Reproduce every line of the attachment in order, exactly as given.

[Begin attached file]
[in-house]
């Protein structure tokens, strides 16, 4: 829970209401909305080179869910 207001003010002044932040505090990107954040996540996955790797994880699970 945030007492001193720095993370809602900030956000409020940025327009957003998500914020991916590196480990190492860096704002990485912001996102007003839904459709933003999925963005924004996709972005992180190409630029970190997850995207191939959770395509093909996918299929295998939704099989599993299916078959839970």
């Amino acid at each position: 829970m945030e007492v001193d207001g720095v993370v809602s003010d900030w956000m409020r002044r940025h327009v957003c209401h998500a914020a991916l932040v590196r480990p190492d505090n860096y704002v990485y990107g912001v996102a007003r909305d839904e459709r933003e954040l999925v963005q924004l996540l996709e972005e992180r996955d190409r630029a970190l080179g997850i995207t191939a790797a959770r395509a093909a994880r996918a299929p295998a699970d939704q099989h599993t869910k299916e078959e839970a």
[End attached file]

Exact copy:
[in-house]
């Protein structure tokens, strides 16, 4: 829970209401909305080179869910 207001003010002044932040505090990107954040996540996955790797994880699970 945030007492001193720095993370809602900030956000409020940025327009957003998500914020991916590196480990190492860096704002990485912001996102007003839904459709933003999925963005924004996709972005992180190409630029970190997850995207191939959770395509093909996918299929295998939704099989599993299916078959839970």
């Amino acid at each position: 829970m945030e007492v001193d207001g720095v993370v809602s003010d900030w956000m409020r002044r940025h327009v957003c209401h998500a914020a991916l932040v590196r480990p190492d505090n860096y704002v990485y990107g912001v996102a007003r909305d839904e459709r933003e954040l999925v963005q924004l996540l996709e972005e992180r996955d190409r630029a970190l080179g997850i995207t191939a790797a959770r395509a093909a994880r996918a299929p295998a699970d939704q099989h599993t869910k299916e078959e839970a």